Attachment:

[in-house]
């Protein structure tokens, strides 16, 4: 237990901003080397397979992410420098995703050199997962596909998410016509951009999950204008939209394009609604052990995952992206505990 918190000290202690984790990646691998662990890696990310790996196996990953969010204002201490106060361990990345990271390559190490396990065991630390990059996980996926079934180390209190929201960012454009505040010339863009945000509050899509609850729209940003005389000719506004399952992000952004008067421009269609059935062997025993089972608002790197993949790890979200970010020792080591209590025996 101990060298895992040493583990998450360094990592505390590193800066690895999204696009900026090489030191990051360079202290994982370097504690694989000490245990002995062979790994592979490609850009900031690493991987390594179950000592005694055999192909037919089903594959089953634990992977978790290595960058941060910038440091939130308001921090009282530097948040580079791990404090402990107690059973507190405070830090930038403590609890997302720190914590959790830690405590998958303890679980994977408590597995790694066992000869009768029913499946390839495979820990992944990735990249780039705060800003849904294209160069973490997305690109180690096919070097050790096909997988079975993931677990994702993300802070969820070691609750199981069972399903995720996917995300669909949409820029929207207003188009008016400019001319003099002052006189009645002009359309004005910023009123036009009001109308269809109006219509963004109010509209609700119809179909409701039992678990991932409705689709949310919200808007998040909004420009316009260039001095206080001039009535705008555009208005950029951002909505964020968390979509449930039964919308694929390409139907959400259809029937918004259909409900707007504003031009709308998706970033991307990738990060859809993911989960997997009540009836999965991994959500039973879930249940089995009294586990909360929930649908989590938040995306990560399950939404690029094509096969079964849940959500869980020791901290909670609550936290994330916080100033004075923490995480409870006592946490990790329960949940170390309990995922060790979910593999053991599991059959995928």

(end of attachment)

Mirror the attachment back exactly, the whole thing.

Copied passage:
[in-house]
């Protein structure tokens, strides 16, 4: 237990901003080397397979992410420098995703050199997962596909998410016509951009999950204008939209394009609604052990995952992206505990 918190000290202690984790990646691998662990890696990310790996196996990953969010204002201490106060361990990345990271390559190490396990065991630390990059996980996926079934180390209190929201960012454009505040010339863009945000509050899509609850729209940003005389000719506004399952992000952004008067421009269609059935062997025993089972608002790197993949790890979200970010020792080591209590025996 101990060298895992040493583990998450360094990592505390590193800066690895999204696009900026090489030191990051360079202290994982370097504690694989000490245990002995062979790994592979490609850009900031690493991987390594179950000592005694055999192909037919089903594959089953634990992977978790290595960058941060910038440091939130308001921090009282530097948040580079791990404090402990107690059973507190405070830090930038403590609890997302720190914590959790830690405590998958303890679980994977408590597995790694066992000869009768029913499946390839495979820990992944990735990249780039705060800003849904294209160069973490997305690109180690096919070097050790096909997988079975993931677990994702993300802070969820070691609750199981069972399903995720996917995300669909949409820029929207207003188009008016400019001319003099002052006189009645002009359309004005910023009123036009009001109308269809109006219509963004109010509209609700119809179909409701039992678990991932409705689709949310919200808007998040909004420009316009260039001095206080001039009535705008555009208005950029951002909505964020968390979509449930039964919308694929390409139907959400259809029937918004259909409900707007504003031009709308998706970033991307990738990060859809993911989960997997009540009836999965991994959500039973879930249940089995009294586990909360929930649908989590938040995306990560399950939404690029094509096969079964849940959500869980020791901290909670609550936290994330916080100033004075923490995480409870006592946490990790329960949940170390309990995922060790979910593999053991599991059959995928």